the great wall of australia
It looks as though Australia’s newest Prime Minister, Julia Gillard, is moving to the Right on the issue of Asylum Seekers.
Nothing is certain at this point, but Ms. Gillard has given a deadline of July 8 for Labor to announce their new asylum seeker policy. In the meantime Gillard has encouraged Australians to express their opinions and vent their fears to open up frank national debate about the issue;
“For people to say they’re anxious about border security doesn’t make them intolerant, it certainly doesn’t make them a racist, it means that they’re expressing a genuine view that they’re anxious about border security.” (Article here)
Unfortunately such a comment is implicitly directed at those who have been conned by fear-mongering rhetoric, such as the insidiously deceitful use of the phrase “border protection” (Protection from whom, may I ask? From the most oppressed and persecuted kinds of people in the world? Given that over 97% of asylum seekers are granted asylum status, such rhetoric is utterly senseless). Such debate is, of course, necessary and a part of democratic freedom of speech. The problem comes, though, when freedom of speech is used to say things like;
“Take the lead from Singapore – fine them, flog them and send them home. End of problem…” (Posted by “John” at 8:08am on July 5th here)
The issue is not helped by the Right’s continual bombarding of the Australian public with their inhumane policy;
“The Coalition has a policy. It’s a policy that has worked in the past. It will work again in the future and I would invite her (Gillard) to adopt our policy immediately.” (Tony Abbott, Opposition Leader, Sun-Herald, July 4)
“If Julia Gillard is serious about border protection, then she needs to restore the Coalition’s policies that were proven in Government and the Coalition stands ready to introduce today” (Scott Morrison, Shadow Minister for Immigration, article here)
I take issue with the Coalition’s statement of the fact that their policy “works.” What does it mean for them to say that their policy “works?” That it has been proven to “work?” Does “working” mean that asylum seekers are shut out and left to suffer while Australians enjoy prosperity that all-too-often exploits the people they are shutting out? How is that the definition of a policy that “works?”
Some will no doubt argue that the issue is that boat people are “jumping the queue.” Indeed, it is true that thousands wait for asylum while living in refugee camps overseas. But let’s not be naive and assume that the “queue” is a perfect system for justice either. Lindy Edwards, a political scientist at UNSW and a research fellow with the Australian Prime Minister’s Centre, writes;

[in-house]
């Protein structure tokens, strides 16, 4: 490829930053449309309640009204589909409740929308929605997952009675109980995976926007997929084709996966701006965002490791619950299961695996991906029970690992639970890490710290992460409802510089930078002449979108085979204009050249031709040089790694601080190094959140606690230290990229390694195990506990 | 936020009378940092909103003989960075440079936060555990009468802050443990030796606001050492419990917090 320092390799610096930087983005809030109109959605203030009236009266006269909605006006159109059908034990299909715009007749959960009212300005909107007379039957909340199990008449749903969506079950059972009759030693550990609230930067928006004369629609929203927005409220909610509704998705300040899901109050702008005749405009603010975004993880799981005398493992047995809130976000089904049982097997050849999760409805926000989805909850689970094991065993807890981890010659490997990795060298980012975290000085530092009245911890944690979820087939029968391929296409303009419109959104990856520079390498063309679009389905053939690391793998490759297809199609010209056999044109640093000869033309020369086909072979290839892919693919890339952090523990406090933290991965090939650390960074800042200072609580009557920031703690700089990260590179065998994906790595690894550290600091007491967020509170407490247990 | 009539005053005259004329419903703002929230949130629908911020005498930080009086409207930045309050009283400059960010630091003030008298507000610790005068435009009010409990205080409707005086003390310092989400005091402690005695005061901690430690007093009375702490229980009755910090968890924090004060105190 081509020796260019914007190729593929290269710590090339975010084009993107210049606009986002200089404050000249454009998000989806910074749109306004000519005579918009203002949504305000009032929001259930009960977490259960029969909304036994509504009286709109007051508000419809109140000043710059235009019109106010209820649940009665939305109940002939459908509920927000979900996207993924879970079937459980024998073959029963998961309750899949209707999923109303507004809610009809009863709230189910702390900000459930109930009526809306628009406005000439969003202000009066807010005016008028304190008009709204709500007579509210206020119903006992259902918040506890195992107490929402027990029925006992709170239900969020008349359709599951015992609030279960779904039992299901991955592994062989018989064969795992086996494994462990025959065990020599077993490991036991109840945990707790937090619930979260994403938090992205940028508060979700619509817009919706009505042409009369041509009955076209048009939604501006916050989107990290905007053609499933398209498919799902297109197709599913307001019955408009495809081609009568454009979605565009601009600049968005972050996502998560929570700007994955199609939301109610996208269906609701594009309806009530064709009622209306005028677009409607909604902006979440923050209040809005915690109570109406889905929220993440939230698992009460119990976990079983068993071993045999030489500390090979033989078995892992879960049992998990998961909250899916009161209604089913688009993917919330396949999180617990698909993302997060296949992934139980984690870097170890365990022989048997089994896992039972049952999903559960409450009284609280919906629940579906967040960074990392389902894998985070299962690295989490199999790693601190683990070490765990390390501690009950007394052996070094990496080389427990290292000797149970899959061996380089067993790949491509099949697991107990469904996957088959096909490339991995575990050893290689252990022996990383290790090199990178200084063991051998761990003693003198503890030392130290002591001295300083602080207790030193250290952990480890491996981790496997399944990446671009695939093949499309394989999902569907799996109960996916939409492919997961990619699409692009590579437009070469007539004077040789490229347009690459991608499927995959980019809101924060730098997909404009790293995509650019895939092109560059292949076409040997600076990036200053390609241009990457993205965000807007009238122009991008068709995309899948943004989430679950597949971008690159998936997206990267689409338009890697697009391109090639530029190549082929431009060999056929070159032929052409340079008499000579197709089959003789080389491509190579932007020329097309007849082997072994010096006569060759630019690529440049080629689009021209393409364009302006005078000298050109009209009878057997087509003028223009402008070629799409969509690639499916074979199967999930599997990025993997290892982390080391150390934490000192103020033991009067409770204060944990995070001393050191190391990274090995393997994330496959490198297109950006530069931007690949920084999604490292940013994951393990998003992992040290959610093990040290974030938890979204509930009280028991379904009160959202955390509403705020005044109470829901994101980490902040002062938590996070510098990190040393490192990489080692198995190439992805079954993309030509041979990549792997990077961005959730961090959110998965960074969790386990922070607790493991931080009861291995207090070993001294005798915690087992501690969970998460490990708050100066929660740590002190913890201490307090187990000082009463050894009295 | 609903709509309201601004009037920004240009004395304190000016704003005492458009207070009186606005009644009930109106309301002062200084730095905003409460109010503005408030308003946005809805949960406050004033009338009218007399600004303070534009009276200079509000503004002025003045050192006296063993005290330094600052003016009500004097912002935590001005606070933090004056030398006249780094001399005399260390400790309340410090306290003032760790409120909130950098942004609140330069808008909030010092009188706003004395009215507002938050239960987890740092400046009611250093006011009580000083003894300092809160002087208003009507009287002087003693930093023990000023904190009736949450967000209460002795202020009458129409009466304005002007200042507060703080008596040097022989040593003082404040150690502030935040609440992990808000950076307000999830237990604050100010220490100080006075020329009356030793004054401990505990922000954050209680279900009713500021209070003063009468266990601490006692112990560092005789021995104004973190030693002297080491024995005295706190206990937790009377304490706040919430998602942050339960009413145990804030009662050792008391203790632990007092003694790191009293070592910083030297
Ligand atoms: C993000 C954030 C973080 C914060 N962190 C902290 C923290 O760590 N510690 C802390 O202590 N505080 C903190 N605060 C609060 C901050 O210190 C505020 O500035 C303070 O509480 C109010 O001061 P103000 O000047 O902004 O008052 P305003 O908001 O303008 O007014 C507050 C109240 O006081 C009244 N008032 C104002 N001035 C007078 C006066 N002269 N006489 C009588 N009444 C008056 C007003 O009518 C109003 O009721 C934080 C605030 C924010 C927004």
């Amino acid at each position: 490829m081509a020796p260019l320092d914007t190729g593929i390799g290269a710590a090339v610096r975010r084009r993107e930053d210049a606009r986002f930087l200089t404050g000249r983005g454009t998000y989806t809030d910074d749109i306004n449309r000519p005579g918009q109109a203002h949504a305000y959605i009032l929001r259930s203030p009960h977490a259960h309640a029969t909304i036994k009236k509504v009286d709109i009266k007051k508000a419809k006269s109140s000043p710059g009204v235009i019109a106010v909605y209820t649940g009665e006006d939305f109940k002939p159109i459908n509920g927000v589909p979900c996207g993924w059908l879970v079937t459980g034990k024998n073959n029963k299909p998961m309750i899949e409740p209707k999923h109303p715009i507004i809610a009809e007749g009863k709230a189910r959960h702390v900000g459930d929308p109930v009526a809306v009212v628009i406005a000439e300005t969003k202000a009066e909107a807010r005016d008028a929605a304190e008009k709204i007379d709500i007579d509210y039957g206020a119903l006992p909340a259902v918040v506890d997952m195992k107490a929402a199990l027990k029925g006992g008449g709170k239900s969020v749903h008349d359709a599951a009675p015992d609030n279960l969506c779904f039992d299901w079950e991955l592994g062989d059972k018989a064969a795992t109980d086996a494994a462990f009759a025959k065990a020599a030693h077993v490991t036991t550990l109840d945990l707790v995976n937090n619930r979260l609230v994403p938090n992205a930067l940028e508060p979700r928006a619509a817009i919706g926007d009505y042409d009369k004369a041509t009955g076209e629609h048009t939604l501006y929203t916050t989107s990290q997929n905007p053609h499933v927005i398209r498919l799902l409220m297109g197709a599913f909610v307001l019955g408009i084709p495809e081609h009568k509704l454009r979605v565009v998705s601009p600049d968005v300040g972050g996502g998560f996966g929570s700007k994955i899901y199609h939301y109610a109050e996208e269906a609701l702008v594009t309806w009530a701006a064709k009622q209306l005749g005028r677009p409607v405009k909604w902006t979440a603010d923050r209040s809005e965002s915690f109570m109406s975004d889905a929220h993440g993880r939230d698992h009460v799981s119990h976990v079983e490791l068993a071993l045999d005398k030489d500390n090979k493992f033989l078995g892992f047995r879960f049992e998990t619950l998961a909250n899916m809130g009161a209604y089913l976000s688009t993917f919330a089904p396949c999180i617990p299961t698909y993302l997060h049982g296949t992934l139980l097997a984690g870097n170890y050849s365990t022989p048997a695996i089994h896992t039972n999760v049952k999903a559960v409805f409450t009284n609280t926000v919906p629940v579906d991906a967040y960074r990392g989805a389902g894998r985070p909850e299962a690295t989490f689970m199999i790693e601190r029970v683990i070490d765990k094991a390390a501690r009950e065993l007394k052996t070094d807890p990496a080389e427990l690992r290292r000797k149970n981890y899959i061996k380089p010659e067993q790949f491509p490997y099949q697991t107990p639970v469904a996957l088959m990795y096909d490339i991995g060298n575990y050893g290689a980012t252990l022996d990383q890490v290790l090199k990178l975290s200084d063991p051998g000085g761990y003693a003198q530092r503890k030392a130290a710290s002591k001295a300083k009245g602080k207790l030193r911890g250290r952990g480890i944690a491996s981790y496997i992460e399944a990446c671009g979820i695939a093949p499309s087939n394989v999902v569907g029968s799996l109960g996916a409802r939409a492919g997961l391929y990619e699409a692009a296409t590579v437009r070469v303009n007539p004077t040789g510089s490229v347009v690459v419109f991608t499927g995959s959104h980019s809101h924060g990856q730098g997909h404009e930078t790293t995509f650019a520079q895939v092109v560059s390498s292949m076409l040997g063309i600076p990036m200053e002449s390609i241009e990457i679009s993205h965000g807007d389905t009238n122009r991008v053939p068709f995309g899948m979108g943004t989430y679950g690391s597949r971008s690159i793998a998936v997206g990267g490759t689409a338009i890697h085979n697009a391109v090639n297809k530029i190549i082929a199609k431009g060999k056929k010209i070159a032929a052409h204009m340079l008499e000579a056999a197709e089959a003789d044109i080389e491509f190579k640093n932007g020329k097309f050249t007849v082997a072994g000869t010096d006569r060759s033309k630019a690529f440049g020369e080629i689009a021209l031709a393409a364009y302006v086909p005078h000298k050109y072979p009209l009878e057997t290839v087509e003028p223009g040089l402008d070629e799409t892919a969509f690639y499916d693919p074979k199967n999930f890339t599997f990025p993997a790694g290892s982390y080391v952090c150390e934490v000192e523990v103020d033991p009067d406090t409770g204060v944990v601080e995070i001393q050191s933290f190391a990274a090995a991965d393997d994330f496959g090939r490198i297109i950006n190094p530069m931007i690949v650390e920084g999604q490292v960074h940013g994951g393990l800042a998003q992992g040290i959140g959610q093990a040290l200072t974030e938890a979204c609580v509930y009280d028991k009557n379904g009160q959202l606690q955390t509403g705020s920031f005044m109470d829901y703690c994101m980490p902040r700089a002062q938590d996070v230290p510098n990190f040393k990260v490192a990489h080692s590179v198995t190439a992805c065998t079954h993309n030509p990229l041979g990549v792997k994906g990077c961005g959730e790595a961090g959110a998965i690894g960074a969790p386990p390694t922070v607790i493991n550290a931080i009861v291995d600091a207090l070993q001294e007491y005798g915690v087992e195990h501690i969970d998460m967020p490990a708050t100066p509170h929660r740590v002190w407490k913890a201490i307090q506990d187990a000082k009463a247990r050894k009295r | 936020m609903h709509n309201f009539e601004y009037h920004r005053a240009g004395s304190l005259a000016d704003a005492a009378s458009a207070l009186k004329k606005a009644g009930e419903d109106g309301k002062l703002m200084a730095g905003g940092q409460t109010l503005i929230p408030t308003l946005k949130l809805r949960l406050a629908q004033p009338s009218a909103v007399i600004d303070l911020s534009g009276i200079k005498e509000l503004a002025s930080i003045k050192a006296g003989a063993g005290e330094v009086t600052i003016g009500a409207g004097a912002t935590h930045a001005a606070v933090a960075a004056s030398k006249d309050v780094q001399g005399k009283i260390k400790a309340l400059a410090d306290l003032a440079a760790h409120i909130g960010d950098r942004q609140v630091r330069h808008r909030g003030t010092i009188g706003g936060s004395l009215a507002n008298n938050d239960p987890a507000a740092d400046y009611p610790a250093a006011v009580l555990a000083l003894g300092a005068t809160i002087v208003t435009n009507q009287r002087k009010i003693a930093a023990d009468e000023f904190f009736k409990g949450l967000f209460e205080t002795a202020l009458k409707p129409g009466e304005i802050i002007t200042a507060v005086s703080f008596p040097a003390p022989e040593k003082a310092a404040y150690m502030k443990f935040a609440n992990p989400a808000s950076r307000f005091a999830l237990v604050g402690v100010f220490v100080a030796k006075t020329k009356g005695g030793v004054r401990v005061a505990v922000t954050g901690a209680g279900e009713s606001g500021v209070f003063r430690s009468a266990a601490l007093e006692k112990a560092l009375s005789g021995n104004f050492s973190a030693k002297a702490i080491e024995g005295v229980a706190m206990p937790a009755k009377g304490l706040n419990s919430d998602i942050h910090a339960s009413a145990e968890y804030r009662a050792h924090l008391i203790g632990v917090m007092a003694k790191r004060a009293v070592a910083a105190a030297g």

“The international community has limited and inadequate systems to cope with this humanitarian disaster. Many refugees have no choice but to try and make their way to safe havens under their own steam.” (Article here)
It is true that though there may be a queue, it is not able to help all refugees. Moreover in Afghanistan and Iraq Australia has no diplomatic representation, and thus there are no queues at all! What then do we expect such forgotten refugees to do?
In addition to all of this is the policy being pushed by the Coalition in which they promise to turn boats around – how is a policy which encourages the turning around of boats back to their place of origin just, humane or good? The Coalition’s case in which they claim to want to stop boats coming for the safety of the “illegal” refugees is utterly contradicted by the notion of turning those same people around, forcing them to cross the sea again!
The issue of open national discussion mentioned above is also clouded by the claims (lies?) of the Right. Here I quote Julian Burnside, who summarises it well when he says Tony Abbott has been;
“…lying to the public, creating an utterly false impression about the number of people who come by boat seeking asylum and the reasons that they come seeking asylum … He talks about a flood coming: the arrival rate, although higher than it’s been for a while, is still incredibly low … We haven’t got a flood, we’ve moved from a drip to a trickle.” (Article here)
In regards to Christians in Australia I will state briefly my disgust at some of the comments that have come from people who claim to follow Jesus (himself a refugee). A comment on The Age website will suffice to summarise my own thought on the issue;
“Apparently every single refugee is either a “terror suspect”, someone who will steal our jobs or steal our women.
I especially love seeing “Christian” groups rant against refugees. I guess none of them feel very charitable on the topic.” (Posted by “RobbieM” at 8:48am on July 5th here)
At the end of the day, it looks as though both of the major political parties in Australia are playing with the lives of real people fleeing real oppression just for the sake of political gains. It is this kind of Machiavellian game-playing that causes us swing voters to shift our support. While I can never support the Coalition and their policies on issues like asylum seekers, I’m afraid that I can neither support this new-sounding Labor government. I was truly excited by the prospect of having a female Prime Minister. However if Labor continues to move in the direction they seem to be going on asylum seekers, attempting to put a wall around Australia, then come July 8 Ms. Gillard will lose my support along with those like me.
P.S. You can find a previous post on the issue of asylum seekers here.
Posted on July 5, 2010, in Advocacy, Current Events, Politics and tagged ALP, Asylum Seekers, Boat People, Julia Gillard, Labor, Refugees, Scott Morrison, Tony Abbott. Bookmark the permalink. 21 Comments.